Capping a wild week, the stock market seized on positive news about inflation to post its third straight gain Friday, although prices eased from their best levels of the day and pulled some major indexes back from historic highs.
Bond prices also surged, and long-term Treasury rates tumbled to their lowest levels in more than 1 1/2 years, as the credit markets also embraced the government reports that signaled a moderately growing economy with low inflation.
The stock and bond rallies, in turn, propelled the U.S. dollar sharply higher against other major currencies.
Friday's advance enabled stocks to finish a volatile week on an upbeat note. The market, led by its technology group, was pummeled early in the week amid investors' growing uneasiness that corporate earnings growth was stalling. But strong profit reports later in the week, together with the appealing economic reports, eased those fears.
The Dow Jones average of 30 industrial stocks climbed 28.90 points to 4,793.78, giving it a 24.57-point gain for the week and leaving it less than 10 points shy of its record of 4,801.80 reached on Sept. 14.
The blue-chip average had been up more than 50 points with an hour left in the session, which triggered the New York Stock Exchange's "circuit breakers" that limit computerized buying. The limits remained in effect for the final hour, during which prices drifted back.
The Standard & Poor's 500 composite index likewise was trading above its historic high of 586.77 points before the last hour clipped its gains. But the index still rose 1.40 points to 584.50.
Gainers overall outpaced losers nearly 2 to 1 on the Big Board, and NYSE volume was a busy 374.68 million shares, up from 344.07 million Thursday.
Technology stocks generally posted gains to further steady themselves after their deep retreat Monday. Ascend Communications, for instance, soared 5 3/4 to 49 1/4 after the maker of computer-networking products reported sharply higher profits.
The Nasdaq composite index, which is peppered with technology shares, rose 2.75 points to 1,018.38, giving it a 6.34-point gain for the week despite Monday's setback.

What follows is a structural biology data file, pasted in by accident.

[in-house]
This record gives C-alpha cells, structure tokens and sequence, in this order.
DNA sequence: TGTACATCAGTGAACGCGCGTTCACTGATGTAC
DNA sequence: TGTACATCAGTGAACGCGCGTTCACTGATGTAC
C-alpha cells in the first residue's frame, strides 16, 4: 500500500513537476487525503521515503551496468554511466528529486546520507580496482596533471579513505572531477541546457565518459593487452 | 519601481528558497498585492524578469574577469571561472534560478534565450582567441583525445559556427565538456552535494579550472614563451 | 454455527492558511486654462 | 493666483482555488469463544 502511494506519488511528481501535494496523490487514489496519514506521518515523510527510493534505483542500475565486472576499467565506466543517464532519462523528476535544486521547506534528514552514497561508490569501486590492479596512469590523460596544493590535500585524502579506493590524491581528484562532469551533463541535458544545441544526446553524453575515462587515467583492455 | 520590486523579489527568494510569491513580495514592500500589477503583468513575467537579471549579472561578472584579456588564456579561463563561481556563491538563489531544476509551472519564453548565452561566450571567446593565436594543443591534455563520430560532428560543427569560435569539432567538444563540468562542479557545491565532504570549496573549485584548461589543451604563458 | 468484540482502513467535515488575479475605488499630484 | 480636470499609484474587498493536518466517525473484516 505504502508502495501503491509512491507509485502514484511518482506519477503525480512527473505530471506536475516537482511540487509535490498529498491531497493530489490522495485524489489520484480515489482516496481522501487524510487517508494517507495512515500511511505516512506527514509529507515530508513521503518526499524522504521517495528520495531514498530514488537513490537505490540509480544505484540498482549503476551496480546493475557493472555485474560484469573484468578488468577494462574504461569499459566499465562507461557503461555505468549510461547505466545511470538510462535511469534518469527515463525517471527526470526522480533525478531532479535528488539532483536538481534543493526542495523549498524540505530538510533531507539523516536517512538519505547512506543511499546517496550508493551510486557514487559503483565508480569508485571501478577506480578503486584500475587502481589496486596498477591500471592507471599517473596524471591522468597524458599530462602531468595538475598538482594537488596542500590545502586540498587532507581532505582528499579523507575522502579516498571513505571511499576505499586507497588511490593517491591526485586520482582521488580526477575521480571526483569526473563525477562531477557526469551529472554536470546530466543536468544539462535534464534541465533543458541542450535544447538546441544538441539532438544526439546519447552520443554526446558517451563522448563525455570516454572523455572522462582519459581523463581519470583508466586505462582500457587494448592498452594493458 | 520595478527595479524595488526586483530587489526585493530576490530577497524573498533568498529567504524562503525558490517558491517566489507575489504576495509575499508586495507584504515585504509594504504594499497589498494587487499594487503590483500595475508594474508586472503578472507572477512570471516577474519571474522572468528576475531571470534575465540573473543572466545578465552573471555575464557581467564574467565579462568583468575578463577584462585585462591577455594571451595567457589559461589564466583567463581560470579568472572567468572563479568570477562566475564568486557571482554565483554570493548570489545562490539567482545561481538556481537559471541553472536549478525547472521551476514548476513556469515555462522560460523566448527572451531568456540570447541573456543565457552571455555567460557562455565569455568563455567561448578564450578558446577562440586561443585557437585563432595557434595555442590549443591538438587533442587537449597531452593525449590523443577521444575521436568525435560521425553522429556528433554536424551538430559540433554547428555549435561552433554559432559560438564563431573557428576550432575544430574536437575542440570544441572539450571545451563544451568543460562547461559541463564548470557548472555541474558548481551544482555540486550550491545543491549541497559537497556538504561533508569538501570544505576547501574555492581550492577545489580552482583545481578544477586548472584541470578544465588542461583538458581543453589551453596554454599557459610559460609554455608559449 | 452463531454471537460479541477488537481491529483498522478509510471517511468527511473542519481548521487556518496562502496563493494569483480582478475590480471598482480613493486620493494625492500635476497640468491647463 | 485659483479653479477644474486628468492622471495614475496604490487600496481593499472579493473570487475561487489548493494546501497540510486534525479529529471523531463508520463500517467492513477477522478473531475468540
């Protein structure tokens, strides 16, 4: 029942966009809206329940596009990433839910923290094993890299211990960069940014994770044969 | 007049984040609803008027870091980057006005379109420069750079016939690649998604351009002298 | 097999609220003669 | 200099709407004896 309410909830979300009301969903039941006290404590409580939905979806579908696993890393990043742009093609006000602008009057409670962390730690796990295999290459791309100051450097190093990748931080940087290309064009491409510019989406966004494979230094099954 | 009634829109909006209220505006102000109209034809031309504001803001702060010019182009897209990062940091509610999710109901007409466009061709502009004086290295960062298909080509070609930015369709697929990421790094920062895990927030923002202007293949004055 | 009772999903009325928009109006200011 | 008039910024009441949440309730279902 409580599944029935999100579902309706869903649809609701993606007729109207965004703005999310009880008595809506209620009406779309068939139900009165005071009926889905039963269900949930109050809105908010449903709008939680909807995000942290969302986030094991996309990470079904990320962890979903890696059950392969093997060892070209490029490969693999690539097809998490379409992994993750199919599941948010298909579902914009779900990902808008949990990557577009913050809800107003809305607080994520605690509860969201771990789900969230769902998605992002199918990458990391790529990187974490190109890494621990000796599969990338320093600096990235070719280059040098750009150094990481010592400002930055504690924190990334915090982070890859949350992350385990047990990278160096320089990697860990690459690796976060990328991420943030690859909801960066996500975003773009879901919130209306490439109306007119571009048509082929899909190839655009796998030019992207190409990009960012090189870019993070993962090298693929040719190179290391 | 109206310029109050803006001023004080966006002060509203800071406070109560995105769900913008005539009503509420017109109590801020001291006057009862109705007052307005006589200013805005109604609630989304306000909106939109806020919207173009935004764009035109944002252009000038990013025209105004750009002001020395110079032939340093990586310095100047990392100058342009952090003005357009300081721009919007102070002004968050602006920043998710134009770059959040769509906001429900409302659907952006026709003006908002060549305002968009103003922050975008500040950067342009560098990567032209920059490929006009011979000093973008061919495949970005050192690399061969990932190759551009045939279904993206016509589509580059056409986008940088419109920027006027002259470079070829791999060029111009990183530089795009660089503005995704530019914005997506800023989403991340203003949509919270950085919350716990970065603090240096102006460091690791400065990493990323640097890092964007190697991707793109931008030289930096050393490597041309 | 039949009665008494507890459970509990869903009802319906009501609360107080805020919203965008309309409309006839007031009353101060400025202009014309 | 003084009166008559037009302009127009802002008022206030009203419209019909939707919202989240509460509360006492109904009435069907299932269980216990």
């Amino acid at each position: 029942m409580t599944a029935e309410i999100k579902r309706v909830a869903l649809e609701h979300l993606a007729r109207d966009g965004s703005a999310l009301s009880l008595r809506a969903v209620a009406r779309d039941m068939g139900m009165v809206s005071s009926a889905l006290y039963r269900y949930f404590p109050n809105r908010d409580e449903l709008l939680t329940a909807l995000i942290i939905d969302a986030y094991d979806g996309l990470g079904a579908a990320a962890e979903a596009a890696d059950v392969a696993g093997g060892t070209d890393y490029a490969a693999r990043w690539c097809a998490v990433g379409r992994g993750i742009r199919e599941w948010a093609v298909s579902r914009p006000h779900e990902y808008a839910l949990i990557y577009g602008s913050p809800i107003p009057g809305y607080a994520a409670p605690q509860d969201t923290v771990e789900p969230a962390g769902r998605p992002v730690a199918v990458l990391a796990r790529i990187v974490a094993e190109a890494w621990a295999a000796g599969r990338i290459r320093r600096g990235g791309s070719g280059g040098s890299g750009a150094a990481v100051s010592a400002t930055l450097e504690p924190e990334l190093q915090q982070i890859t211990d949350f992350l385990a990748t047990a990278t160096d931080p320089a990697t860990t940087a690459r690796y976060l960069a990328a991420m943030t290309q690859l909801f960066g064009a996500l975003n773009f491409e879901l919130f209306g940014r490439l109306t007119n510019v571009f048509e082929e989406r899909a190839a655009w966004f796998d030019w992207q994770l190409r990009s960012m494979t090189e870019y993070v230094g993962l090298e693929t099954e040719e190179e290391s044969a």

The credit markets, meanwhile, took their cue from the economic reports and lifted prices of the bellwether 30-year Treasury bond by nearly 1 1/4 points, or $12.19 per $1,000 in face value.
The bond's yield, which moves inversely to its price, dropped to 6.30%--its lowest point since February, 1994--from 6.39% on Thursday. The rate on the Treasury's 10-year note fell below 6%, closing at 5.96%.
Before the stock market's opening bell, the Labor Department reported that consumer prices inched up only 0.1% in September and that prices excluding those for food and energy rose 0.2%. Both figures were in line with economists' predictions.
Meanwhile, the Commerce Department said retail sales rose 0.3% last month and that the figure excluding automobile sales was an even stronger 0.7%. Both figures were slightly better than many expected.
"The market had gotten so emotional Monday and Tuesday that it was ready to seize on any good news," said Eric T. Miller, chief investment officer at Donaldson, Lufkin & Jenrette Securities Corp.
The stock market's rebound, Miller said, signaled that many investors believe that "most of the negative [earnings] announcements are largely behind us."
David Diamond, a vice president at investment firm Boston Co., said technology stocks also benefited Friday from "short covering." That occurs when investors who had earlier sold the shares in the hope they would fall in price buy the stocks back to lock in their profits.
Among the market's highlights:
* Actively traded technology stocks included Intel, down 1 to 62 3/4; Microsoft, down 1 3/8 to 86 1/4; Sybase, up 1 7/8 to 34, and Digital Equipment, up 3 1/4 to 49 3/8.
* Carr Gottstein Foods surged 2 3/8 to 8 1/2 after the retailer announced plans to repurchase up to 49% of its stock for $11 a share.
* Financial stocks drew support from the prospect of lower interest rates. BankAmerica rose 1/4 to 63 1/2 and J.P. Morgan gained 5/8 to 81 1/4.
In overseas markets, the FTSE-100 index in London jumped 44.20 points to 3,568.00, and Frankfurt's DAX index climbed 38.71 points to 2,196.83. But in Tokyo, the Nikkei-225 index fell 90.57 points to 17,880.83, and Mexico City's Bolsa index dropped 24.89 points to 2,310.60.
In foreign exchange markets, the dollar rose to 100.97 Japanese yen from 100.18 on Thursday, and it reached 1.4267 German marks, up from 1.4185.
* LOW INFLATION
Consumer prices for goods and services barely budged in September. D2